Saturday June 8 1861
CAMERON CREATES CRITICAL COMMISSION
In one of the most farsighted acts of the time, Union Secretary of
War Simon Cameron acted today to authorize the creation of the
United States Sanitary Commission. The country had no Department of
Public Health; even the War Department had no medical department
beyond the surgeons who treated battle wounds. The vastly larger
problem of disease, sanitation, nutrition and care of the sick fell
largely to the Sanitary Commission, which maintained hospitals,
gathered donated supplies, raised money and hired nurses.
Sunday June 8 1862
STONEWALL SHENANDOAH STRIKE SPECTACULAR
Gen. Thomas J. Jackson, operating in the Shenandoah Valley of
Virginia, was clearly doomed. Not one but two Federal forces were
approaching to catch him in a pincer movement. Battle took place at
Cross Keys when Fremont’s force attacked first. While this was going
on Jackson was nearly captured by the other Federal unit approaching
from the north. Ewell held off Fremont, Jackson escaped, and Fremont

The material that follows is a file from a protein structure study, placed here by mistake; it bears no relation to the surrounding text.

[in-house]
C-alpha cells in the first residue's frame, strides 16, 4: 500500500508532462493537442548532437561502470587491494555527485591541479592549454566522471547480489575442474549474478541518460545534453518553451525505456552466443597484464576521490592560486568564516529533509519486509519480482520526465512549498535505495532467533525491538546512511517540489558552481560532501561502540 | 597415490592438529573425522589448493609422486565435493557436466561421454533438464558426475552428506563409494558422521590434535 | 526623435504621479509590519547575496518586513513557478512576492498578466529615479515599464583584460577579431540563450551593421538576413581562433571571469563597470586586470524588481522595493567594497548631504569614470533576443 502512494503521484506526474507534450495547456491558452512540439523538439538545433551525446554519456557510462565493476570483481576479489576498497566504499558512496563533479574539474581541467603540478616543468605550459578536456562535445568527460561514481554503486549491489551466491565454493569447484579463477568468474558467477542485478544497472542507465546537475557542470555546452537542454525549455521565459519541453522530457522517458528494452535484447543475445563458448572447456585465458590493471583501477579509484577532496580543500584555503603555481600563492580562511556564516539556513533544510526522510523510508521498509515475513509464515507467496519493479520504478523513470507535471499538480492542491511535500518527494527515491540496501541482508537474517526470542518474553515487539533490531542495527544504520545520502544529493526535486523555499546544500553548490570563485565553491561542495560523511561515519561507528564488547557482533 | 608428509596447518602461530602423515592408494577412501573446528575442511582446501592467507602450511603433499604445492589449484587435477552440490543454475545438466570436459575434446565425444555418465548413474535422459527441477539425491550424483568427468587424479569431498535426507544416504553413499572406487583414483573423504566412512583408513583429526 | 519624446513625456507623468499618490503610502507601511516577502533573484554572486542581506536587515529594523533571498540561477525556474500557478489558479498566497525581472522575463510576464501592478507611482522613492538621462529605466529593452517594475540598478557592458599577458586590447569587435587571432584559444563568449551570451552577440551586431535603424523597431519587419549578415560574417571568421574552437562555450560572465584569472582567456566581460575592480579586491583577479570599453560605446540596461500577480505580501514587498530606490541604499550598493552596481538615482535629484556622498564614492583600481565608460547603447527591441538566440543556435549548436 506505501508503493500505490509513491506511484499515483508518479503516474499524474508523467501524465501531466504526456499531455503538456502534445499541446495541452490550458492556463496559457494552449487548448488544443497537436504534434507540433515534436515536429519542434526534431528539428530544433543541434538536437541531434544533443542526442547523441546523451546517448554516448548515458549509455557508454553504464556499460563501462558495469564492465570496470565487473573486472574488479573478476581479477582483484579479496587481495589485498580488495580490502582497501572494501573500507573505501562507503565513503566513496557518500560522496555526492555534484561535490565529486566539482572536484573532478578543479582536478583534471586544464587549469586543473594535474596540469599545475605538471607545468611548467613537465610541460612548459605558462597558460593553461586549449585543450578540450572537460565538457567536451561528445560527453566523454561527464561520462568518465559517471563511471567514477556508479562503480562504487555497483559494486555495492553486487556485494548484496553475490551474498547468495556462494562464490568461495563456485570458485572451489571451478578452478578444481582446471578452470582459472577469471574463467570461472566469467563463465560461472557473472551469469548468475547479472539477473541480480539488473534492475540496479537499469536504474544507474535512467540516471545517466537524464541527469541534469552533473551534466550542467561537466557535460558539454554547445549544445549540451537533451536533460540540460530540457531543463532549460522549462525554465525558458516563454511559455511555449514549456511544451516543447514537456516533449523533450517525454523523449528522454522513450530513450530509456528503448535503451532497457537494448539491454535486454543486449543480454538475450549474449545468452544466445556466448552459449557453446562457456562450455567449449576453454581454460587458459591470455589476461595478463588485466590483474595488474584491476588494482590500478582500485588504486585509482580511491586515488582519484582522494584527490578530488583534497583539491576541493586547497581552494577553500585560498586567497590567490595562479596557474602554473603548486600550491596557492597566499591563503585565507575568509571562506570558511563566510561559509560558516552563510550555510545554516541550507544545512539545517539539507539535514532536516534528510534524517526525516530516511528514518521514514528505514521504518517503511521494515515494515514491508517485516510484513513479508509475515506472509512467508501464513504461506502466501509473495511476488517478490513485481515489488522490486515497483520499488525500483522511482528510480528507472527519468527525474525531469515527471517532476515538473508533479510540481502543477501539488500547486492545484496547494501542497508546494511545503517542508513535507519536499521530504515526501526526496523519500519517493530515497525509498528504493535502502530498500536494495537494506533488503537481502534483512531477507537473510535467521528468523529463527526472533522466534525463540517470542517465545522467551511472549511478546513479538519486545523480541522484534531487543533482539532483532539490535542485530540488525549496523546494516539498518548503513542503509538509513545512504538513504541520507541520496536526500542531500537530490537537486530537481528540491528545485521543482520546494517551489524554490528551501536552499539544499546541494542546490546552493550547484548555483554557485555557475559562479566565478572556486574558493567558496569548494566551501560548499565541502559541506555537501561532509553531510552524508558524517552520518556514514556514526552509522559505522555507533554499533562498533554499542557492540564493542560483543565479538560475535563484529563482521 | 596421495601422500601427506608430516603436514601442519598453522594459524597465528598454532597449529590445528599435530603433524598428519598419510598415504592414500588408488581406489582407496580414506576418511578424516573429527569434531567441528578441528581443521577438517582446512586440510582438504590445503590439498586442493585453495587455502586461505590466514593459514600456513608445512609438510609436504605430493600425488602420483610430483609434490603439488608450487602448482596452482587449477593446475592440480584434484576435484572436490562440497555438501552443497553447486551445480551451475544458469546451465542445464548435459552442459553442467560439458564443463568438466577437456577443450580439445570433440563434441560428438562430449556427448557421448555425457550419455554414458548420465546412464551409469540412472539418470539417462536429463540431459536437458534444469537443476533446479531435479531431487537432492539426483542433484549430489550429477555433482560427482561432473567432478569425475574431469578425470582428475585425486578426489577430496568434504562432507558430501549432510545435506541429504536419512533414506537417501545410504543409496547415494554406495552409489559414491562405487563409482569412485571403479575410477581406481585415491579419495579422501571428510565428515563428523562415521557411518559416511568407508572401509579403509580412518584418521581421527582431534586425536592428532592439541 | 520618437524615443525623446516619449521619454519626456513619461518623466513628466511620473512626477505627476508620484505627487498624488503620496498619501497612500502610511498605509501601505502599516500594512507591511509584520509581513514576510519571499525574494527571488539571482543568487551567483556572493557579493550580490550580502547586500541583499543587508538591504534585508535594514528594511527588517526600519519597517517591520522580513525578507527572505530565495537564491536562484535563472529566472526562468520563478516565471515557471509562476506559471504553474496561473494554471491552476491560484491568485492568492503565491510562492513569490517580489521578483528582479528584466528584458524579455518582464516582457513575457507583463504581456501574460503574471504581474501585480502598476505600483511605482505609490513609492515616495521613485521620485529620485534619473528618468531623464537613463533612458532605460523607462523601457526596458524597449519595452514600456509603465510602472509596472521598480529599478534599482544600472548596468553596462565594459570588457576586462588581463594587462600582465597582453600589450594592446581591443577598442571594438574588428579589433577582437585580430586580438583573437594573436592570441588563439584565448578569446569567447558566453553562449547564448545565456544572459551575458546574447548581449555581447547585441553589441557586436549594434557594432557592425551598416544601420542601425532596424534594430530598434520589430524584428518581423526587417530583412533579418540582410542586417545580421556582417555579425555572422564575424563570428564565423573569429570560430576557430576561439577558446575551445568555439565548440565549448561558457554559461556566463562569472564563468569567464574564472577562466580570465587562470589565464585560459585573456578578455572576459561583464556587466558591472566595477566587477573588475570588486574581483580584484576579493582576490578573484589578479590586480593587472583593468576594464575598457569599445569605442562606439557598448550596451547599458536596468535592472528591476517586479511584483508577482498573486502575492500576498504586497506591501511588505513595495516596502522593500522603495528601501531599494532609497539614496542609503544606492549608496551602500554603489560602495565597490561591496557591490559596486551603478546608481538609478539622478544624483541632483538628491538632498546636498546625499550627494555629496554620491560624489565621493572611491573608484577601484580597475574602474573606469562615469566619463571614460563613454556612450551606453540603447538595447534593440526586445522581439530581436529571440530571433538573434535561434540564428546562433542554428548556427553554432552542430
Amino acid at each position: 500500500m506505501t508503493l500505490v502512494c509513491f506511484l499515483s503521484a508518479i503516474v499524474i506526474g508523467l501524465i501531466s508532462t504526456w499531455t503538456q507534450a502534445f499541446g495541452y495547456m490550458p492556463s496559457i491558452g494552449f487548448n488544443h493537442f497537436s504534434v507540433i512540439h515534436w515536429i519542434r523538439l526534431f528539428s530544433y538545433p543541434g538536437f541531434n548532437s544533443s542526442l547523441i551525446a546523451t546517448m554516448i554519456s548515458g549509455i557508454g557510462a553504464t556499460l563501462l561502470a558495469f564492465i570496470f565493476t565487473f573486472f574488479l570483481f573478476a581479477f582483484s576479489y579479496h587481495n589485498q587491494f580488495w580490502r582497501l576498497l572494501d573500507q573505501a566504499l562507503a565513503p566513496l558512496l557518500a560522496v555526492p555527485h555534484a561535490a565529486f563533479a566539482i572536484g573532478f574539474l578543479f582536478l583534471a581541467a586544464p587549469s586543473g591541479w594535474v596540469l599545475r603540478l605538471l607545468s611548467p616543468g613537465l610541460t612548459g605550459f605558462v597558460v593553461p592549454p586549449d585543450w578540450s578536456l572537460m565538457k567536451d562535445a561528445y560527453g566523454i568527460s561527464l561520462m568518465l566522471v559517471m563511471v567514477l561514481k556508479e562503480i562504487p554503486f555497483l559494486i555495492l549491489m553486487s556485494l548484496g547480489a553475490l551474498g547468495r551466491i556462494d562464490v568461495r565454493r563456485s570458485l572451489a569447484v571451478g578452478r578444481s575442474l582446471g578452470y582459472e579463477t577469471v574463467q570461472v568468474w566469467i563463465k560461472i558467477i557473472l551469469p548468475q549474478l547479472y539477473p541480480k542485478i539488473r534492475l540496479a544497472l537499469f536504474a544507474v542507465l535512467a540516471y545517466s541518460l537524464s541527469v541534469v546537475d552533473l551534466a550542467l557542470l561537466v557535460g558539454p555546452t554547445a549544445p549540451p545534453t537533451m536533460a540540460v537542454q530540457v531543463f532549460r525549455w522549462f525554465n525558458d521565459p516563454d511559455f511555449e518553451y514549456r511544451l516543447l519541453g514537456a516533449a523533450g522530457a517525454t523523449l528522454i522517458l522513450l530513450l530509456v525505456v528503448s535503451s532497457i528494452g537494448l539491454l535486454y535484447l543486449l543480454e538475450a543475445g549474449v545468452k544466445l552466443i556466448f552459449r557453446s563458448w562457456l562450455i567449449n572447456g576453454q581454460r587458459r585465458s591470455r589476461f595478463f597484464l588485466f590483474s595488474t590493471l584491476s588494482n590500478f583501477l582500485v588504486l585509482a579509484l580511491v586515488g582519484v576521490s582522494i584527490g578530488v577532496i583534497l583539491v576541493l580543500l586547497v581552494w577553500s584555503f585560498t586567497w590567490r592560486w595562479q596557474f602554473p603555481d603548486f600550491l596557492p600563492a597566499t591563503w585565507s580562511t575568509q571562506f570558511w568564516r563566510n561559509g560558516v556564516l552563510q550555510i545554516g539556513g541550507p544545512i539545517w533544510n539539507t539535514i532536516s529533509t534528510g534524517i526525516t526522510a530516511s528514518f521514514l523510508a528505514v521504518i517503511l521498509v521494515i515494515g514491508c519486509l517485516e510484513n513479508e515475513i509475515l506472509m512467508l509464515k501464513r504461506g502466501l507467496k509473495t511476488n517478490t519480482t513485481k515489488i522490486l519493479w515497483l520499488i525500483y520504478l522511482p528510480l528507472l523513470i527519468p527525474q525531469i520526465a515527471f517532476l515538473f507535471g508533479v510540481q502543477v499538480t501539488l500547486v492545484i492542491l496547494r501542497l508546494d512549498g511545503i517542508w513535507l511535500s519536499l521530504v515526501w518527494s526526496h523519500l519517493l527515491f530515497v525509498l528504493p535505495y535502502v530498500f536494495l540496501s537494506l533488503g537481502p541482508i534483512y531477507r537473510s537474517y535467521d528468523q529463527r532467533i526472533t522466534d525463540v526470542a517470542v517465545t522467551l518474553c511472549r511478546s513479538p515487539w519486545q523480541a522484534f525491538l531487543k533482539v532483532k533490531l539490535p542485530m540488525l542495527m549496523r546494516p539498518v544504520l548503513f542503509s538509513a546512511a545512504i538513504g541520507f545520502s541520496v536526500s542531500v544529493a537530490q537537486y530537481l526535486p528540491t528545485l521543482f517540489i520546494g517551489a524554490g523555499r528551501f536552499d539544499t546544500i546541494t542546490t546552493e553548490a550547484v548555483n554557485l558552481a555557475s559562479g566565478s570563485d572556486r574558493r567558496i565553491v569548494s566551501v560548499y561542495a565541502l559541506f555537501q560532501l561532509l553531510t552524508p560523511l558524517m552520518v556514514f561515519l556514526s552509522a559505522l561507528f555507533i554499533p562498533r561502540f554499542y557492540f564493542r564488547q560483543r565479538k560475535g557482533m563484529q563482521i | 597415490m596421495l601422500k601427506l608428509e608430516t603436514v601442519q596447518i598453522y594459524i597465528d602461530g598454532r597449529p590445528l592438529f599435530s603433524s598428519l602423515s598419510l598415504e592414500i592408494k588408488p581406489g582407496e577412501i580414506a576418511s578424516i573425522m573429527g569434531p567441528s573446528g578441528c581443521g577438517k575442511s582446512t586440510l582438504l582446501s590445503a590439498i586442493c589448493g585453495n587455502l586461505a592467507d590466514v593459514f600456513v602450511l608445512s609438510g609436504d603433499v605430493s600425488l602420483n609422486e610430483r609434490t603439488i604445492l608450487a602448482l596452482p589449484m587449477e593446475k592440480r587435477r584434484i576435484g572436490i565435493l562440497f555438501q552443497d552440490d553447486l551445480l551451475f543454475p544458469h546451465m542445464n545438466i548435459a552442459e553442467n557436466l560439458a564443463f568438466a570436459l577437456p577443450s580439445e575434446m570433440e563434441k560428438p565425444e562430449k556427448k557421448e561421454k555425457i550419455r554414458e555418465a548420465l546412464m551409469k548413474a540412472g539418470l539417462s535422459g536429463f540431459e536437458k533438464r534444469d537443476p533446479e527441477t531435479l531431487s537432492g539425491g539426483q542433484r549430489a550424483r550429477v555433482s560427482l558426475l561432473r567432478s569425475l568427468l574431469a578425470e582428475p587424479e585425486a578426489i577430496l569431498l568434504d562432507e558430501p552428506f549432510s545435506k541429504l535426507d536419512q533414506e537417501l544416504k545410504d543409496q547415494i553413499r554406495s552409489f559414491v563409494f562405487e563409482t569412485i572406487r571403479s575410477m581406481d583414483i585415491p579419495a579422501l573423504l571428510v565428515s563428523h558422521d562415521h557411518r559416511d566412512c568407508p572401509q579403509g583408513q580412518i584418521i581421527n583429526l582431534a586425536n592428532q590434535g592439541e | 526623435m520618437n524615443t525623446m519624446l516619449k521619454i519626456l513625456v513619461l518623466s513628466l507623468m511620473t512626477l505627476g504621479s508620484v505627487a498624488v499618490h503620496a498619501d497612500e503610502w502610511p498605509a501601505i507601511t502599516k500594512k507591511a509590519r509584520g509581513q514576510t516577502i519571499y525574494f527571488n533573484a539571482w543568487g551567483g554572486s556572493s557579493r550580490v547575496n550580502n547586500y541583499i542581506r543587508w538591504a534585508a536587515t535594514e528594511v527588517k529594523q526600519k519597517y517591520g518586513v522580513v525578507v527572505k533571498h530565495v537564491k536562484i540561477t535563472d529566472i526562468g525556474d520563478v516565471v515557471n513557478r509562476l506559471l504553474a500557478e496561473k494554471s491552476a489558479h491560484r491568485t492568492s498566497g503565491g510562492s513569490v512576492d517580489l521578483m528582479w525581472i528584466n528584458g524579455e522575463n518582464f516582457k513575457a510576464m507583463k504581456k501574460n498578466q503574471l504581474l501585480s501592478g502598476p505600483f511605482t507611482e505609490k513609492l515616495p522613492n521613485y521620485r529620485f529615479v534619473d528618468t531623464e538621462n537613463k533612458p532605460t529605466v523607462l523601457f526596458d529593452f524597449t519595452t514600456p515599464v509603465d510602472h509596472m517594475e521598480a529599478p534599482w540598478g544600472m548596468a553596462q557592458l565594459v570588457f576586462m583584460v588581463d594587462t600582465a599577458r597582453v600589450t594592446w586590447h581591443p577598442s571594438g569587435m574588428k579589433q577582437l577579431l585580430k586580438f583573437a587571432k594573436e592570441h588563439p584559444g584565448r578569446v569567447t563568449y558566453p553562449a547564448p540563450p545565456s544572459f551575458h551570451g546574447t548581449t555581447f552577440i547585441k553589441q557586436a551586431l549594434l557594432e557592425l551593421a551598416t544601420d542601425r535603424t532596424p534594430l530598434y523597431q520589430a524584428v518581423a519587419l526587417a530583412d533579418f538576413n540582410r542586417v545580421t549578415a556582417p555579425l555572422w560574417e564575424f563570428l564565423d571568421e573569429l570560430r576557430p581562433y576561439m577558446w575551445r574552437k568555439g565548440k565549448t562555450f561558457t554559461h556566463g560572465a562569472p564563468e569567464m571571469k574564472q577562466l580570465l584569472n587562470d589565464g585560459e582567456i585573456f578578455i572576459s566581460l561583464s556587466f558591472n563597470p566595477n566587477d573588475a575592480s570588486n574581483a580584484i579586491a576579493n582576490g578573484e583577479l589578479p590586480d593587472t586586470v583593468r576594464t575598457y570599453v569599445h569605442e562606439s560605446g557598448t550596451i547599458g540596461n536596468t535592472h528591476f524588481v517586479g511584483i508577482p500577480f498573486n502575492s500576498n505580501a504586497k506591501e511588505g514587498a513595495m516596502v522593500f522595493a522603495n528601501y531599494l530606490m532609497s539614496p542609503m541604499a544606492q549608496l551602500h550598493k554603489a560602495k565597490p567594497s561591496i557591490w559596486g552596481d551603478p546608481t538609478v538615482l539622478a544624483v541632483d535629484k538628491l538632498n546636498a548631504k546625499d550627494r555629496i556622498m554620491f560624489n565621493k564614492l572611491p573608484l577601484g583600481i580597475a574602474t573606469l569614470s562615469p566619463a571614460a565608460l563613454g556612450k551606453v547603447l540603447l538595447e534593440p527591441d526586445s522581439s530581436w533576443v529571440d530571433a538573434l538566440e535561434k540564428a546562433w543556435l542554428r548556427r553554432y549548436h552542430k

was ordered to pull back.
Monday June 8 1863
IMMINENT INVASION INCLUDES INSPECTION
Yet another cavalry review was held today near Brandy Station, Va.
now that Robert E. Lee had arrived to view it. Not just Lee,
either--nearly the entire Army of Northern Virginia was encamped
near Culpepper Court House, almost on the northern border of
Virginia, and the Confederacy. Gen. Longstreet and Gen. Hood had
their divisions view the cavalry display, the second in three days
that Jeb Stuart had ordered. Although spectacular, it was tiring to
man and beast.
Wednesday June 8 1864
MORGAN MEN MISAPPROPRIATE MONEY
Gen. John Hunt Morgan paid a visit to Mt. Sterling, Kentucky today.
The official purpose of the visit was to capture the Union garrison
in the town, and this was indeed accomplished with Morgan’s usual
dispatch. Military matters having been attended to, some of the men
in the band took advantage of time on their hands by robbing the
city bank. The exact disposition of the funds has never been
accounted for, as it was never established that the robbery was done
at Morgan’s orders. Pvt. James Pleasant Gold managed to get himself
taken prisoner by those Union forces that evaded capture. This group
headed at high speed for Lexington.
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